In his first State of the State speech, Gov. Nathan Deal said criminal justice reform would be at the top of his to-do list. As Deal prepares to leave office eight years later, Georgia's prison population is 12 percent smaller than previously projected. The incarceration rate for black men is down 30 percent and the number of people committed to the Department of Juvenile Justice has dropped 46 percent.
For those who have served time, staying out of the system is an uphill climb, which is where Gangstas to Growers digs in. The Atlanta program helps young people who have been incarcerated get back on track – through urban farming, education and activism.
Abiodun Henderson founded Gangstas to Growers in 2016 as a training program for formerly incarcerated young adults. Each cohort of trainees learns to farm on black-owned farms around Atlanta. The trainees also learn about entrepreneurship and social issues, like mass incarceration. Henderson and trainees Derriontae Trent and Raven Cantrell stopped by “On Second Thought” to talk about the program.
The indulgences of the holidays are behind us, and Dry January is trending. But that movement to give up drinking alcohol, in this case for a month, is more than a fad for those who struggle with alcohol abuse or other substance abuse addictions. According to the Centers for Disease Control and Prevention, 88,000 Americans die from excessive alcohol use each year. By comparison, drug overdoses amid the opioid crisis caused 72,000 deaths.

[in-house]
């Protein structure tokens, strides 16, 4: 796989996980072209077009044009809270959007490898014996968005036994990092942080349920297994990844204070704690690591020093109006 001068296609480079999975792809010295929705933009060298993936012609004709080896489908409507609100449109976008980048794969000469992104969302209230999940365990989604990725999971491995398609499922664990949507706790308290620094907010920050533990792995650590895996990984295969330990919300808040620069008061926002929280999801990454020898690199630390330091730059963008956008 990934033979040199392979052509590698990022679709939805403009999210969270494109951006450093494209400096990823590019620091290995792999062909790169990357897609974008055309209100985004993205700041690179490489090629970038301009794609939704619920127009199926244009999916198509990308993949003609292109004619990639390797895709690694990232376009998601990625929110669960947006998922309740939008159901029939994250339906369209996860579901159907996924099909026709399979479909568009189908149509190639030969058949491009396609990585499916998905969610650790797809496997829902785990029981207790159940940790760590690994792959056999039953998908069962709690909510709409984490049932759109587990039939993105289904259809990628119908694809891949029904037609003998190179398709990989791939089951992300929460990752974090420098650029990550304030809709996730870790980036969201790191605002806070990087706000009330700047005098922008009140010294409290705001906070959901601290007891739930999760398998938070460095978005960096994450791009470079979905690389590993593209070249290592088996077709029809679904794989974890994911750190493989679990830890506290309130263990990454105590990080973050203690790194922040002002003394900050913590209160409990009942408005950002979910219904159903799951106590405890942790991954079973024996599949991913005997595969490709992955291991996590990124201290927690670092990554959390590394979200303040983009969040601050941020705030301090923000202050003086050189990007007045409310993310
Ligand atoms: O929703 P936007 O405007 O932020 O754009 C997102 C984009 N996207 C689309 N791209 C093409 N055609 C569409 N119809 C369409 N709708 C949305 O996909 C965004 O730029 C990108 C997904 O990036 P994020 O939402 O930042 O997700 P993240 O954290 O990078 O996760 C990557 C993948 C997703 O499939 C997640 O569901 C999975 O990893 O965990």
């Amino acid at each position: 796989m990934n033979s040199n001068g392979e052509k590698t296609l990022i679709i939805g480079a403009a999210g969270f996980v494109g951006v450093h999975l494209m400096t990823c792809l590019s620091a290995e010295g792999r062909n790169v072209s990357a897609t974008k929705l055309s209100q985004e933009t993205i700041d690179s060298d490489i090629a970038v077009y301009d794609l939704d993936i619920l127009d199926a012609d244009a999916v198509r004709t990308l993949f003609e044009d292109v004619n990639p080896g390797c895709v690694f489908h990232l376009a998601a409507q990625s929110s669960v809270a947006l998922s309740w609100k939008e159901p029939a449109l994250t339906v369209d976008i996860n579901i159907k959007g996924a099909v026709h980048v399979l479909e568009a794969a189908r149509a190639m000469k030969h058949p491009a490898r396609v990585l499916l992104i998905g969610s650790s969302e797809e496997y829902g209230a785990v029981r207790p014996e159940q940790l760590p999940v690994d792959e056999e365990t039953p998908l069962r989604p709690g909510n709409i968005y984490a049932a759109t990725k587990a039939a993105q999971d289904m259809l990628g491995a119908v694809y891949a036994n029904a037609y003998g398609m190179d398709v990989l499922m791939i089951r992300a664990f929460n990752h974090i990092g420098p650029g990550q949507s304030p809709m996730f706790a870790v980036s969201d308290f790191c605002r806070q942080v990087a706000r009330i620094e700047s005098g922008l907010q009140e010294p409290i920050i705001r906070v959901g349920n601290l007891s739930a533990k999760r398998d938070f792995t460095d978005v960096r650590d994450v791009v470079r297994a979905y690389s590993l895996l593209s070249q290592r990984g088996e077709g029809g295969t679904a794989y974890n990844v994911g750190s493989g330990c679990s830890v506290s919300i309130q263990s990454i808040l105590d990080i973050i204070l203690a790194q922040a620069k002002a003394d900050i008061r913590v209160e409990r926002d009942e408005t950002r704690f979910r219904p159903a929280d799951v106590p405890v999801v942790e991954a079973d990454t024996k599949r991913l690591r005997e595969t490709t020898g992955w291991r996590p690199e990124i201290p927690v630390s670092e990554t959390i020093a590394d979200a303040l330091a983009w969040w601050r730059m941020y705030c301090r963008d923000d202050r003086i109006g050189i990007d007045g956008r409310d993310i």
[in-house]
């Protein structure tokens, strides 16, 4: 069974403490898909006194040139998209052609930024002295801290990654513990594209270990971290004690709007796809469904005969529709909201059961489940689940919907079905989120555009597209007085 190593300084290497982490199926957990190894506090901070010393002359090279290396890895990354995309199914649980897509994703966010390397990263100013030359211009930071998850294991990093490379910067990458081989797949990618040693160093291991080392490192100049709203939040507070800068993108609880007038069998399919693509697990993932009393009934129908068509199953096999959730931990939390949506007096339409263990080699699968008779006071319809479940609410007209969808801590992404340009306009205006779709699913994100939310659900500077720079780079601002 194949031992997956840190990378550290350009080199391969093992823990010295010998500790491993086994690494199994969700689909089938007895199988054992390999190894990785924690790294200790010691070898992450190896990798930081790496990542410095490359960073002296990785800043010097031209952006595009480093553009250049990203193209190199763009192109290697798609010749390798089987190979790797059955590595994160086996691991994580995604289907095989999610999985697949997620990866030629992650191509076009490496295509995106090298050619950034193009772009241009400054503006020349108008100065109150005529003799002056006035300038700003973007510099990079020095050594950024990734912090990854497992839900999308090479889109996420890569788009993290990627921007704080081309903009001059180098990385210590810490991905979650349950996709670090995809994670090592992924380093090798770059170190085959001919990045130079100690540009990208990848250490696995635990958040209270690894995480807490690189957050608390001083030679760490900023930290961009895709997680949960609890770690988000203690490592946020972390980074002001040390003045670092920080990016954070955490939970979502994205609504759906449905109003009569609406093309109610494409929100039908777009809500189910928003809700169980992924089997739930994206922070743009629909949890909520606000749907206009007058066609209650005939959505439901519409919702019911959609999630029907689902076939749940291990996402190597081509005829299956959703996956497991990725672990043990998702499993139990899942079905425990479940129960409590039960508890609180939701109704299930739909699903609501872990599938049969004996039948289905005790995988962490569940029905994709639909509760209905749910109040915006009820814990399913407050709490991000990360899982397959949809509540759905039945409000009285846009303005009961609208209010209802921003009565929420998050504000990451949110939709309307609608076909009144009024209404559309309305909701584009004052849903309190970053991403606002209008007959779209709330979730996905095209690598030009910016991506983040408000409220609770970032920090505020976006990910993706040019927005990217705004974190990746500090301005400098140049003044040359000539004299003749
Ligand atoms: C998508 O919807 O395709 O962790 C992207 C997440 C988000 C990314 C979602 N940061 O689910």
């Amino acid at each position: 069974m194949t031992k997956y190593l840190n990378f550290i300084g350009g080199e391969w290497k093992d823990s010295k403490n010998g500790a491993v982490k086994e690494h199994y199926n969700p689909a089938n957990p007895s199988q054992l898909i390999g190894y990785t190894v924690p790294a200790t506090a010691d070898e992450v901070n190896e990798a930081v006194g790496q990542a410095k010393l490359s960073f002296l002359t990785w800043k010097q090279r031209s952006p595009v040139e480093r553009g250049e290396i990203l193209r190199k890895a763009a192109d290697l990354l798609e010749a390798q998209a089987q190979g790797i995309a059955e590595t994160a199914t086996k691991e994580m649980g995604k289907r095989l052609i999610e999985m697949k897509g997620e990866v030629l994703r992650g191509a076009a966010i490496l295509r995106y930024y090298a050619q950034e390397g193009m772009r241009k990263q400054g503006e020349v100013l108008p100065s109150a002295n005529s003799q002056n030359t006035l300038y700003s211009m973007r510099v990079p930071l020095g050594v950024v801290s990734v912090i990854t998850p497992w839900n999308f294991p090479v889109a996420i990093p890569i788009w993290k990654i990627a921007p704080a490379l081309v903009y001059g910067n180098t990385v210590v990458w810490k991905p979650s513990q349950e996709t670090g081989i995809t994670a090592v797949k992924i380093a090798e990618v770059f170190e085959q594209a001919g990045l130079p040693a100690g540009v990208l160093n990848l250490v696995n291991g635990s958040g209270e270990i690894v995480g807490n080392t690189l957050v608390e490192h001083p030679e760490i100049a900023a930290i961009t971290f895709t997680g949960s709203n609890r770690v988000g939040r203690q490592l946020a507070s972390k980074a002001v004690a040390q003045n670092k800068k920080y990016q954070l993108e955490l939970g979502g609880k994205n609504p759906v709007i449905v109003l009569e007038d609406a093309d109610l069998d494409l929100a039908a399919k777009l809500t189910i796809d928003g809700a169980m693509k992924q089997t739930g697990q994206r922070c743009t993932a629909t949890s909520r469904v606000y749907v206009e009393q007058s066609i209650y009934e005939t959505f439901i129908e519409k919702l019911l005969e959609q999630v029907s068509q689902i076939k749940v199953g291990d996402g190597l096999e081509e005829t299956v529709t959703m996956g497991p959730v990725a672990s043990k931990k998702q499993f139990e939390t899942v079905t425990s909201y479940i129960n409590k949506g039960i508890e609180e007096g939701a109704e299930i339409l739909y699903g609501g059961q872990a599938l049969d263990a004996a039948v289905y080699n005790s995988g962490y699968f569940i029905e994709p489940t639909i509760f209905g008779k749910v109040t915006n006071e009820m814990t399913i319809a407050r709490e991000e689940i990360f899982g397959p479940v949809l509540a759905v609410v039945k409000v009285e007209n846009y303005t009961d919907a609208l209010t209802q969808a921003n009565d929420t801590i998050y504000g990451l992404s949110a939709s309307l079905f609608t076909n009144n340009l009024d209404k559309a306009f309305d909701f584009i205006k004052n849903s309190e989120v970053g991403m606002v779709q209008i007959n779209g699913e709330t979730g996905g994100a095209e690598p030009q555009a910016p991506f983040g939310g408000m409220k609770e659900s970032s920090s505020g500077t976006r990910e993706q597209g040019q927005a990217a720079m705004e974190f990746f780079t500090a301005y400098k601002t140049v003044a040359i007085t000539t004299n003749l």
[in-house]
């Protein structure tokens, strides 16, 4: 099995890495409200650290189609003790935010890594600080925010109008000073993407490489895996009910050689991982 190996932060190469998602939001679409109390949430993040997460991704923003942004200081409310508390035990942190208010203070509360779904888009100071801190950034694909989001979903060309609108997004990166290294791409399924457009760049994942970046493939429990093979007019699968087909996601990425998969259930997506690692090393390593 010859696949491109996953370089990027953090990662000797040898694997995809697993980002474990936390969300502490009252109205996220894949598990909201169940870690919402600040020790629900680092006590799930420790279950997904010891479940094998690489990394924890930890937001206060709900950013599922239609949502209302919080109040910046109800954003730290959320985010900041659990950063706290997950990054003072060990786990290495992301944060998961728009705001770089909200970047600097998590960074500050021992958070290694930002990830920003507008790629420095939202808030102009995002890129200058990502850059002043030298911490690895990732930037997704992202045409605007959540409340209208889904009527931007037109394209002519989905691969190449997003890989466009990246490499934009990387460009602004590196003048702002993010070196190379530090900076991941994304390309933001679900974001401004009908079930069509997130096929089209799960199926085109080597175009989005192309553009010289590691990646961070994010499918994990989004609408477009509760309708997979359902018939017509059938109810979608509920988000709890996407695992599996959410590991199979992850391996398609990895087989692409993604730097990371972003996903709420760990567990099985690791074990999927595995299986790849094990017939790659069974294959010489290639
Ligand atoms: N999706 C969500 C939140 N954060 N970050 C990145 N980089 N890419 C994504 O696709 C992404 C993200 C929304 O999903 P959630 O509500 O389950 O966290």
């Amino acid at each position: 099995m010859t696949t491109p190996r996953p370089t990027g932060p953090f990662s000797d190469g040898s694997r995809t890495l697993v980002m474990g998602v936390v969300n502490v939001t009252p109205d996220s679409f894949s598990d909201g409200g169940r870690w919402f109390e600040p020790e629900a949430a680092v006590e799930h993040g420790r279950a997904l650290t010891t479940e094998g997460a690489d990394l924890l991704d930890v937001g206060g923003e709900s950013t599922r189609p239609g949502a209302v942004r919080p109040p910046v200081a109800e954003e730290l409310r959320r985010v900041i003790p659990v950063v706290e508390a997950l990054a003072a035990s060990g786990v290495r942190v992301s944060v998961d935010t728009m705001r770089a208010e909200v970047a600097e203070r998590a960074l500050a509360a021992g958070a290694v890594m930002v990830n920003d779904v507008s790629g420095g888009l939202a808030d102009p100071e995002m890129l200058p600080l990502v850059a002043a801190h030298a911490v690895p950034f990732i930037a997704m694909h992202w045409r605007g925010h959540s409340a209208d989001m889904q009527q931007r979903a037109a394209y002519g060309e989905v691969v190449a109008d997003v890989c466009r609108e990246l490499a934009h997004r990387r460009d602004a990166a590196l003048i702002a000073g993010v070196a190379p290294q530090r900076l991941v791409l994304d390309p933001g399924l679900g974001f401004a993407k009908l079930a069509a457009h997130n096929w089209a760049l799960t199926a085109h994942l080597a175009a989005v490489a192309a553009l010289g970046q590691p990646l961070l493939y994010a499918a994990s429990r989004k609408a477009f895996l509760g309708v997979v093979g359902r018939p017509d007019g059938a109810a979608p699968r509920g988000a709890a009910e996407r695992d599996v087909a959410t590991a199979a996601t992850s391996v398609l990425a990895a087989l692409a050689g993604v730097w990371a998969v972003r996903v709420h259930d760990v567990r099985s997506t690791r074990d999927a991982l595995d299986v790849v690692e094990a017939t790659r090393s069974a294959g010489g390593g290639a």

Researchers from the University of Washington found the number of deaths attributable to alcohol rose 35 percent from 2007 to 2017 – and Georgia is the state with the second highest rate of deaths, followed by Alabama at No. 3. Neil Campbell, executive director of the Georgia Council on Substance Abuse, joined "On Second Thought" to talk about barriers Georgians face when it comes to getting treatment for addiction. University of Georgia assistant professor Amanda Abraham also joined the conversation from WUGA in Athens.